FROM UTAH TERRITORY.
We have a file of the " Deseret News" for September, but the news is not of much interest.
The Mormon emigrating companies had all arrived from the States. One or two of the divisions suffered severely from the cholera at the start, but afterwards good health prevailed. According to the reports of the several com-panies they numbered two thousand and forty-six per-sons, three hundred and forty-four wagons and carriages, nineteen hundred and sixty-seven oxen, three hundred and forty-one cows and young stock, ninety-five horses and mules, twenty-four dogs, four hundred and thirty guns and pistols, and fourteen hundred and sixty pounds of ammunition. This, however, does not embrace those families and teamsters who are with merchant trains. The News of the 3d of September says :
" On Thursday last a few thousand millions of grass-hoppers descended in the settlements in the north of Utah county, destroying every green thing in their way. The last prospect for bread in that region is therefore suddenly snapt asunder. Bishop Evans on Sunday in-formed us that they were continuing their ravages when he left Lehi the evening previous.
"The Hon. Ezra T. Benson informs us that the county of Tooele is also visited by a similar plague, cutting off the last ray of hope for the farmers, as about forty grass-hoppers were at work on every stalk of corn; they de-stroy the silk first, which prevents the ear from filling, and entirely destroy the crop, even if they remain on a patch but a short time.
"On the 6th there was a meeting of the Elders who were going on foreign missions in the House of the Lord. Elders Asa Calkin, Joseph Smith Schofield, William J. Smith, John Sanderson, Thomas Whiteley, and James Lavender were blessed by Elders O. Pratt, E. T. Benson, and E. Snow, and set apart to go on missions to England. A hymn, 'Come, come, ye saints,' was sung. Christian Hyer, Thurston Sympson, (Norwegians,) Alexander Ott, Christian Frederick, Nelson Tweedy, (Germans,) Chris-tian Christianson, and Neils Lars Christesen, (Danes,) were also blessed and set apart to preach in the United States, under the direction of Elders John Taylor and Orson Spencer. Andrew Cunningham, Homer Duncan, Morris J. Snedaker, William F. Albrand, John Ostler, William Wilford Allen, Henry Boley, sen., Conrad Kline-man, John F. Snedaker, Joseph B. Robinson, Marshall C. Kinsman, and Danielson Buren Barney were blessed by President J. M. Grant and Elder Erastus Snow, and set apart to preach in the United States, also under the direction of Elders John Taylor and O. Spencer.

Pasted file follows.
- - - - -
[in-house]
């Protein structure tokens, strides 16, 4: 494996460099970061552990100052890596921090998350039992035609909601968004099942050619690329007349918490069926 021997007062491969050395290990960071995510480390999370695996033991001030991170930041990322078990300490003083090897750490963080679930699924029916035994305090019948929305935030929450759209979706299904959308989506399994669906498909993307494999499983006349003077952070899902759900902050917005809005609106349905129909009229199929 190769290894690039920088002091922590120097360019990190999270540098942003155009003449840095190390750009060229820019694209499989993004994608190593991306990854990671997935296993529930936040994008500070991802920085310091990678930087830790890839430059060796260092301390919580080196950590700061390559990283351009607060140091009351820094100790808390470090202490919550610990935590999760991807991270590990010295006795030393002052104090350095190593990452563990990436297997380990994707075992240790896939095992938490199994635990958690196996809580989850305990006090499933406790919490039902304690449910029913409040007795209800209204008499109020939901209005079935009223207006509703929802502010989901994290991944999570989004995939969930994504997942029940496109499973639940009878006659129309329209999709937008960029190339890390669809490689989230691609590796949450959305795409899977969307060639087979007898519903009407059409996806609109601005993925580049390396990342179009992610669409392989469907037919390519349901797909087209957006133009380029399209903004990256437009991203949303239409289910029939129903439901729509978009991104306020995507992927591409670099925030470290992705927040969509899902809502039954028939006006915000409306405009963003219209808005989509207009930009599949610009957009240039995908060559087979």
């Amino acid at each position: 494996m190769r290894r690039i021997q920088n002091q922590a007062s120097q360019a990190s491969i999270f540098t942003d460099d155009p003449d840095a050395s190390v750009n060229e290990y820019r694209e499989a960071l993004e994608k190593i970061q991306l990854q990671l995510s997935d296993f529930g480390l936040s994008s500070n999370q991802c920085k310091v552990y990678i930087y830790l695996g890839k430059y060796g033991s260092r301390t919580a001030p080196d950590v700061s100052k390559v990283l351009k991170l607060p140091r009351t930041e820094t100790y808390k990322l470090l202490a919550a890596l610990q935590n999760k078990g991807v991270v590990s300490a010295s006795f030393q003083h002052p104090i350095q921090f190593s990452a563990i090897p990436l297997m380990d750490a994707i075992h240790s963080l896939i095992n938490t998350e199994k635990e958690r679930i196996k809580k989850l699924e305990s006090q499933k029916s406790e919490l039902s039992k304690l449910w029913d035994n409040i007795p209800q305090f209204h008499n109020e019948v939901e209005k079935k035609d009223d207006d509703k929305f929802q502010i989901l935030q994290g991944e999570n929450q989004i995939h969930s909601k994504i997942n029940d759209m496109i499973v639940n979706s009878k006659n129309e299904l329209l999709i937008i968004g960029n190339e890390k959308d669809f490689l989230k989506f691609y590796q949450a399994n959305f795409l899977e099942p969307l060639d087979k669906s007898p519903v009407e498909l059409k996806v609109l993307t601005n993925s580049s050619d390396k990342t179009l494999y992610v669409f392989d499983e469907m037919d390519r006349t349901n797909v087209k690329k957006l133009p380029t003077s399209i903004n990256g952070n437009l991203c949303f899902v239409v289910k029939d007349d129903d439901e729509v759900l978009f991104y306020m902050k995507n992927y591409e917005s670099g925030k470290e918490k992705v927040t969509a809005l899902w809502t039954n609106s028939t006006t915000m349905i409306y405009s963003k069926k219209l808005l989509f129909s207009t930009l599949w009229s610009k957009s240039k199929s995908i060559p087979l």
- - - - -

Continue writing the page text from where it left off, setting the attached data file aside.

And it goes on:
"The above missionaries took their departure from this city on Monday, 10th, and Tuesday, 11th, in good health and spirits, with the prayers and blessings of the saints accompanying them."
Some idea of the improvements in Utah may be formed from the following:
"The county court-house now being built in the 14th ward is rapidly progressing under the efficient operations of the contractors. The stone basement is finished and the workmen are rapidly laying up the adobes. It is 45 by 50 feet on the ground, is to be two stories above the basement, and the dome will rise to the height of 73 feet. The Church Recorder and Historian's office and dwelling will soon be ready for the roof. It will be a commodious, handsome, and well-finished building. Gov. Young's large dwelling-house, just east of and in connexion with his office and mansion, is enclosed, and the workmen are busily engaged in finishing it.
"A handsome cobble-stone wall, ten feet high, has been built from the centre of the south line of the Tith-ing Office block north to the centre of the block, and on the east and west line through the centre of the block, and it is designed to continue it round until the south half is enclosed."
Various branches of manufacture were starting up. Pruning knives, the Congress knife, saws of every de-scription, castings of every kind were being turned out at the public workshop. In the news of the 25th of Sep-tember it is said:
"Saturday, 22d instant, raining; snow fell on the mountains for the first time this season. Since the 22d the weather has been pleasant, and very favorable to the ripening of late corn crops. Should it continue so a short time longer there will be quite an addition to our small stock of breadstuff. Slight frosts on the low lands Sep-tember 17, 18, and 19."
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